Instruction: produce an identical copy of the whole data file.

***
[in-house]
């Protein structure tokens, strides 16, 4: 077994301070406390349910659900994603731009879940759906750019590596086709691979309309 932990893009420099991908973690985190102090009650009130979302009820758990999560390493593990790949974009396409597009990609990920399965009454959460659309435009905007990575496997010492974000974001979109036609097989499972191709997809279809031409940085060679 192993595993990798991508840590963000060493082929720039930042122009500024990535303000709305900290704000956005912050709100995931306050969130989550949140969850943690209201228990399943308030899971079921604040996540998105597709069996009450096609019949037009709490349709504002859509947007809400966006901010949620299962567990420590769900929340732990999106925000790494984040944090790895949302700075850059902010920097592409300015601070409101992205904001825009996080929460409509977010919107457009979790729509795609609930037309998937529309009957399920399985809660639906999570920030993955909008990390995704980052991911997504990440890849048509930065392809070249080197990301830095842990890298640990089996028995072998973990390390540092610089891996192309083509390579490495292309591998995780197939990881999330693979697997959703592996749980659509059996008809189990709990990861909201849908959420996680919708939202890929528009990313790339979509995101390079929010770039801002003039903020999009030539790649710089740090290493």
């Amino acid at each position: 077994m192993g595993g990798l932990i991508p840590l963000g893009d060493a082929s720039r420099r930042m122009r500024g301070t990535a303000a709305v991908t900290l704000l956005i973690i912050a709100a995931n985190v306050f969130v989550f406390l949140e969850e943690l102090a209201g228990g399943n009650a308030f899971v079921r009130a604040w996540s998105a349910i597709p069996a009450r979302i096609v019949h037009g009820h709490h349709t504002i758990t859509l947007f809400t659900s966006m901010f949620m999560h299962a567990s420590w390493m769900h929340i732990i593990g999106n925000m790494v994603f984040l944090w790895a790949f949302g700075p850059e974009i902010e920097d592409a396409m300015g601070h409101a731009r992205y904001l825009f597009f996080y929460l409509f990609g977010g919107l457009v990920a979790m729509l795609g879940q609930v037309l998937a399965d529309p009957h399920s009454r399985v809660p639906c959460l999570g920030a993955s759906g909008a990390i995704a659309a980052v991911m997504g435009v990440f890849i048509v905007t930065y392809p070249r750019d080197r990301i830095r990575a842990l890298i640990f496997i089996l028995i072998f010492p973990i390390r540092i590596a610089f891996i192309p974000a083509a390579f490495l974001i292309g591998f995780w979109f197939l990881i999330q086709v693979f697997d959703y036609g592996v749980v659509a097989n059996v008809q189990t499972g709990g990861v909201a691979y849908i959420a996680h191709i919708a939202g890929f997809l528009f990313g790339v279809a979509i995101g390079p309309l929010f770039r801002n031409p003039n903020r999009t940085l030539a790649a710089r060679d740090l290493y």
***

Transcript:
[in-house]
């Protein structure tokens, strides 16, 4: 077994301070406390349910659900994603731009879940759906750019590596086709691979309309 932990893009420099991908973690985190102090009650009130979302009820758990999560390493593990790949974009396409597009990609990920399965009454959460659309435009905007990575496997010492974000974001979109036609097989499972191709997809279809031409940085060679 192993595993990798991508840590963000060493082929720039930042122009500024990535303000709305900290704000956005912050709100995931306050969130989550949140969850943690209201228990399943308030899971079921604040996540998105597709069996009450096609019949037009709490349709504002859509947007809400966006901010949620299962567990420590769900929340732990999106925000790494984040944090790895949302700075850059902010920097592409300015601070409101992205904001825009996080929460409509977010919107457009979790729509795609609930037309998937529309009957399920399985809660639906999570920030993955909008990390995704980052991911997504990440890849048509930065392809070249080197990301830095842990890298640990089996028995072998973990390390540092610089891996192309083509390579490495292309591998995780197939990881999330693979697997959703592996749980659509059996008809189990709990990861909201849908959420996680919708939202890929528009990313790339979509995101390079929010770039801002003039903020999009030539790649710089740090290493």
């Amino acid at each position: 077994m192993g595993g990798l932990i991508p840590l963000g893009d060493a082929s720039r420099r930042m122009r500024g301070t990535a303000a709305v991908t900290l704000l956005i973690i912050a709100a995931n985190v306050f969130v989550f406390l949140e969850e943690l102090a209201g228990g399943n009650a308030f899971v079921r009130a604040w996540s998105a349910i597709p069996a009450r979302i096609v019949h037009g009820h709490h349709t504002i758990t859509l947007f809400t659900s966006m901010f949620m999560h299962a567990s420590w390493m769900h929340i732990i593990g999106n925000m790494v994603f984040l944090w790895a790949f949302g700075p850059e974009i902010e920097d592409a396409m300015g601070h409101a731009r992205y904001l825009f597009f996080y929460l409509f990609g977010g919107l457009v990920a979790m729509l795609g879940q609930v037309l998937a399965d529309p009957h399920s009454r399985v809660p639906c959460l999570g920030a993955s759906g909008a990390i995704a659309a980052v991911m997504g435009v990440f890849i048509v905007t930065y392809p070249r750019d080197r990301i830095r990575a842990l890298i640990f496997i089996l028995i072998f010492p973990i390390r540092i590596a610089f891996i192309p974000a083509a390579f490495l974001i292309g591998f995780w979109f197939l990881i999330q086709v693979f697997d959703y036609g592996v749980v659509a097989n059996v008809q189990t499972g709990g990861v909201a691979y849908i959420a996680h191709i919708a939202g890929f997809l528009f990313g790339v279809a979509i995101g390079p309309l929010f770039r801002n031409p003039n903020r999009t940085l030539a790649a710089r060679d740090l290493y």